Today was the first day of the year that we were open to the general public. In fact, we have a nice low-key Spring fundraiser which, today, drew about a thousand visitors, mainly families with kids, to my principle jobsite. Tomorrow, the weather is supposed to be even nicer, so our attendance should be even better.
I spent the end of last shift, the wee hours of this morning, unlocking and opening the gates to our parking lots, turning on the outside drinking fountain, and generally making sure that the day shift could hit the ground running as soon as they arrived on the job. It's an 'all hands on deck' weekend, with seasonal workers from all of our sites converging on this place to work the event. Me? I like to think of myself as a guy who helps his co-workers perform their necessary tasks without getting bogged down in the minutiae of mundane tasks best done before the site is open.
I arrived at work an hour early so I could catch up with people I hadn't seen in months. I'm one of the part-time, year-round employees, the bulk of the workforce isn't around during the Winter. It's a nice reunion in a gorgeous spot. I was surprised to see one young woman who used to work for us during summers when she was on Summer vacation. She had gone off to college in the Midwest, but it wasn't a good fit- she didn't like the area, she didn't think the other students were nice, and she didn't think she fit in well with her original academic plan. She figured out that she wasn't where she needed to be, so she put in her time for one semester, then came back East, applied to another university (a prestigious bastion of prestige, even), and will be happily studying her beloved Classics starting next semester. She's also going to be working with us whenever she can. I noted that she was back in her 'comfort zone', and stressed that one crucial component of knowing what you want is knowing what you don't want.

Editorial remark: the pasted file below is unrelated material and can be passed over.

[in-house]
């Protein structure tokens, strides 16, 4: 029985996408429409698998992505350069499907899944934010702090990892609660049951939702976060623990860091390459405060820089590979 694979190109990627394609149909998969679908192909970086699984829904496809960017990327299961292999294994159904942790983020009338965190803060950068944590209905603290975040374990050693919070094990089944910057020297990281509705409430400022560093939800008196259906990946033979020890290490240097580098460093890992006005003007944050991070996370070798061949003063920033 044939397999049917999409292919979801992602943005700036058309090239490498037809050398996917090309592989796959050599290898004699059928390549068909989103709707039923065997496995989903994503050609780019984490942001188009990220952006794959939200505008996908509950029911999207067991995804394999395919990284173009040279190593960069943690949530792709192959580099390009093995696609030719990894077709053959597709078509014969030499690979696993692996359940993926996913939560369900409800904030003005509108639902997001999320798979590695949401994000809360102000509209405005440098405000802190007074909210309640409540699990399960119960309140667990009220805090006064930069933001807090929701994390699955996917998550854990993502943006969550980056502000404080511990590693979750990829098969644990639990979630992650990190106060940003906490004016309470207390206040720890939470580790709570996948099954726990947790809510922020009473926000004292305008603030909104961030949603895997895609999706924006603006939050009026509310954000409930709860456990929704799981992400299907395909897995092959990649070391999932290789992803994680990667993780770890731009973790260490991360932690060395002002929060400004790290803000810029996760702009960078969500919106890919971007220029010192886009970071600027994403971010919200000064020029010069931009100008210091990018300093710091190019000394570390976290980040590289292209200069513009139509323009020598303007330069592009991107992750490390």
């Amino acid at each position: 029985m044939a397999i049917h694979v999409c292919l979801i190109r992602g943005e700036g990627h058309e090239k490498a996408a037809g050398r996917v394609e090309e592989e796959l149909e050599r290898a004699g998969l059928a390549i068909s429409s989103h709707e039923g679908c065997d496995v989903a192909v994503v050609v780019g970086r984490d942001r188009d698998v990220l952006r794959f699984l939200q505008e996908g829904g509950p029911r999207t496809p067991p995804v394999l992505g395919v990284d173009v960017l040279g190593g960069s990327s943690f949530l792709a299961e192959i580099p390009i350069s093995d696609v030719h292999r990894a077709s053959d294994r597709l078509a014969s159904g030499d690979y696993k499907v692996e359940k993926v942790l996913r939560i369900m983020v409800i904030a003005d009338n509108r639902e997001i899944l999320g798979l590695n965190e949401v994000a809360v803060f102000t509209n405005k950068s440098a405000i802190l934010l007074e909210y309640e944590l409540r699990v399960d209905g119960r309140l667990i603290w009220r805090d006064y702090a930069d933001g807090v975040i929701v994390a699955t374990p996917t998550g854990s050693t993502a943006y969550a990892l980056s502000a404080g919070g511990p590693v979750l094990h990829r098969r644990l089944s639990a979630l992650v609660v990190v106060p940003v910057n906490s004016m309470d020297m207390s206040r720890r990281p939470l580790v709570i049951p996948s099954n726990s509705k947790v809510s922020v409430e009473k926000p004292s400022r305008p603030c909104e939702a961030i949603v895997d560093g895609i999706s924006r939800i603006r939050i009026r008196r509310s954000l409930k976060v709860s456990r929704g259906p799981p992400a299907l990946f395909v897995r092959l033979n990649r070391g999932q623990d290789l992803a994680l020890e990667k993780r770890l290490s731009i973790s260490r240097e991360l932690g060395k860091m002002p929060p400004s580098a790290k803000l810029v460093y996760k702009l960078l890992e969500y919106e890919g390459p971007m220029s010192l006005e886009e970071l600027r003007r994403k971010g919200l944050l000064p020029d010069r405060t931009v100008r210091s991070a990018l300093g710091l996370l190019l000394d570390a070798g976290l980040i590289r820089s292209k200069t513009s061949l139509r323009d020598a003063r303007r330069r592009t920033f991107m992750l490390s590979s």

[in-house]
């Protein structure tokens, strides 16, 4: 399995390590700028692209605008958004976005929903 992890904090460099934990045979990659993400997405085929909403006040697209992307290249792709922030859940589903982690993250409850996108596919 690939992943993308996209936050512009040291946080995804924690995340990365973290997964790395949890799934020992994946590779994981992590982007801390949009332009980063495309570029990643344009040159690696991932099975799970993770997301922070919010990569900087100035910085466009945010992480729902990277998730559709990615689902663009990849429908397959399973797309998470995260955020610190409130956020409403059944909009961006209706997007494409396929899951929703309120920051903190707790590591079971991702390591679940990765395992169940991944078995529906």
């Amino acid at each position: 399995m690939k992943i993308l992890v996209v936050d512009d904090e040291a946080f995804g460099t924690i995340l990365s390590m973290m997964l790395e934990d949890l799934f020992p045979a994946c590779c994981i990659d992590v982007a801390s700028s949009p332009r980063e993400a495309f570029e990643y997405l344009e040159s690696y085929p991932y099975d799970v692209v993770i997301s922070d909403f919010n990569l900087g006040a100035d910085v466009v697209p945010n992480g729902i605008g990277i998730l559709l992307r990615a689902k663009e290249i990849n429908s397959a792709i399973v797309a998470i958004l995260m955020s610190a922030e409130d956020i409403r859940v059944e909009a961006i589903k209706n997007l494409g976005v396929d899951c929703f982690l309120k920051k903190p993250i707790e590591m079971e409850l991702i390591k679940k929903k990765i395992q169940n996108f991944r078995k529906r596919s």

Another one of our young part-timers is back, working longer hours in an expanded capacity- it's nice to know that management has gotten serious about our 'up and comers'. The backbone of our organization is made of employees who have retired after having more traditional careers, who have the option to work on a part-time basis in order to have fun and indulge a passion for their work.
Regarding my four-legged co-workers, (in an echo of two years ago), Ginger, our feline diva, made sure she was underfoot, in the eye of the crowd. Fred, being a more reserved animal, spent most of the day safely ensconced in one of his hiding places, but made presence known late in the day... probably because his normal afternoon feeding time was nigh. He trotted over to me for a good ear-scritching, when I heard a chorus of children sing, "Kitty!" A trio of small girls ran over, and I gave them a brief intro, "Girls, he isn't a pet kitty, he's a working cat, so please be very gentle and very careful when you pet him." My main concern was that Fred would get stressed out and scratch someone, but my beloved cat was very patient as three small, dimpled paws stroked his fur. Good ol' Fred, my mellow, marmalade meower, just sat there and indulged the whims of three very cute preschoolers. I don't take pictures of kids who aren't related to me, you'll have to trust me when I say that it was the 'cuteation'. The girls were very well-behaved, very sweet and gentle.
It's been a great day, our crowd was very lovely, and even the people who wandered by after we closed for the day were nice, friendly people who I hope will visit us again when we're open. I'm happy that the season has started up again, and as it always does, it started on a high note.